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The Trailer Vent Project

Click photos for a closer view.

8/1/2005, We are having a very hot summer this year with a long stretch of 100+ f degree days. I know how hot it gets inside a black car that has been sitting in the sun and I thought that for the most part, I would rather not have that inside my trailer. So what to do?

I scoured the web for vents and finally ended up on a marine supplies catalog, and saw what I needed. Anything associated with boating is expensive and, "that is just not me". What I needed is a vent that I could control, if wet weather came in, and it had to be inexpensive. I always like to go cheep if the results both look good, and are effective. I don't know how many times that I have been a hardware store looking for something for the trailer or my Harley. It seems like I hardly ever buy hardware for what it was intended for. I was recently trying to find an inexpensive oil cooler for my Harley since I would be pulling the trailer. After a lot of cardboard templates, phone calls and internet time, I gave up and purchased the $160.00 unit. Sometimes, it is best to get the real solution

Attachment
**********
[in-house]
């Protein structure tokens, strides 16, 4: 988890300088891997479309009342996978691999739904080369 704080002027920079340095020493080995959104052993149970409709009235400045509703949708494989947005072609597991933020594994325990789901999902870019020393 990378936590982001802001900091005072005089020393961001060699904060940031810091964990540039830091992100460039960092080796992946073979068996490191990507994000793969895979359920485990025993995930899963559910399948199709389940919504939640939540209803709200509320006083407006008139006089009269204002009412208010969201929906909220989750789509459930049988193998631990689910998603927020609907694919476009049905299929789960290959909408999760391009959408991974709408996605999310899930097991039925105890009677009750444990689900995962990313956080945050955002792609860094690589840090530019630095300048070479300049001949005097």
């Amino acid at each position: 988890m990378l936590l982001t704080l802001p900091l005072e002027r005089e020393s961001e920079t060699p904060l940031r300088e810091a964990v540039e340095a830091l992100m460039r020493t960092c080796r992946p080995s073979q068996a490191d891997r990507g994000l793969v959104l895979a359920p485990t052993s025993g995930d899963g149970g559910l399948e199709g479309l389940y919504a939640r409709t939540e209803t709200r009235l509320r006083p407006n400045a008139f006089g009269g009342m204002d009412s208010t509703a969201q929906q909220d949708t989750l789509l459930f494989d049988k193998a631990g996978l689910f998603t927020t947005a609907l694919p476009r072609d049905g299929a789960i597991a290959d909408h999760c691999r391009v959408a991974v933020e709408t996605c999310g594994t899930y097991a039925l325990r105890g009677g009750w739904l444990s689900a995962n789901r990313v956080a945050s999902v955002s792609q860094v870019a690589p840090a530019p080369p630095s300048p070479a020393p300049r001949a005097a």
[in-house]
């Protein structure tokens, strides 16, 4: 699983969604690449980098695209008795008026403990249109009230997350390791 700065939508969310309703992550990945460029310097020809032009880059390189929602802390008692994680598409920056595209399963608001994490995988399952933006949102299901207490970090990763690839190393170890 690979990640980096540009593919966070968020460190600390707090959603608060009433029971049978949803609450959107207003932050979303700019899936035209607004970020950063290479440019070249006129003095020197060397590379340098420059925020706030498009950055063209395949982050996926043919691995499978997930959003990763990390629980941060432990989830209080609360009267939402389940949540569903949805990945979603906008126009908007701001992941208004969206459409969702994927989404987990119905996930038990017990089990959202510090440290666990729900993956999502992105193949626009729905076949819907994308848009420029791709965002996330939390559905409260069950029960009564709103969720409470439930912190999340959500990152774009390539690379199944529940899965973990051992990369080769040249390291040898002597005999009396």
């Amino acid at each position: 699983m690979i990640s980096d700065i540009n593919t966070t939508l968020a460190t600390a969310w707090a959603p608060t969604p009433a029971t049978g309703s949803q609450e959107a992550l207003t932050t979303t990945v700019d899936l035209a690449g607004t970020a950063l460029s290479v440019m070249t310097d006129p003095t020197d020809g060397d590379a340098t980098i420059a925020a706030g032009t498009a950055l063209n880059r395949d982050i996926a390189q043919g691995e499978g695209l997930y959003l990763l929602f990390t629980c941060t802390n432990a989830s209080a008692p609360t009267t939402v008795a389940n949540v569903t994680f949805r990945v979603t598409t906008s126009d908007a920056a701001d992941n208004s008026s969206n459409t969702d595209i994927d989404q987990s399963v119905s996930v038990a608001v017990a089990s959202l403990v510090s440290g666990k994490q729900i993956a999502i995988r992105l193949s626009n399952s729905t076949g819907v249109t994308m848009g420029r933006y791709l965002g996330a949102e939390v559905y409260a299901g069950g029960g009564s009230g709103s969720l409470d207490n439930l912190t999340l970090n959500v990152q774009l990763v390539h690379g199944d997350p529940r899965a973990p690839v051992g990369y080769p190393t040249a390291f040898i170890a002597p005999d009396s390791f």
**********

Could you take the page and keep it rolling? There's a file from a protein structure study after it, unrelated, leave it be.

This is a close up of one of the vents on the back of the shell. I tightened it down so the vent would always be pointed down.
 This is one of the vents on the side of the shell.
 A closer view, the vent is rotated into the "working" position.
 Same vent only rotated into the off position.
 Close up of the cap and the area I cut out with a hacksaw and files.
 Same cap, different angle. I cut off a lot of the bushing before I glued it in place.
 Here is the outside of the shell just prior to screwing on the vent fitting. I put a little bit of plumbers faucet grease on the "O" Rings to keep them from binding.
 This photo is what is on the inside of the box.
 This is the parts list. Other items not listed, plumbers grease, paint, plastic primer (can be found at places that have auto paint).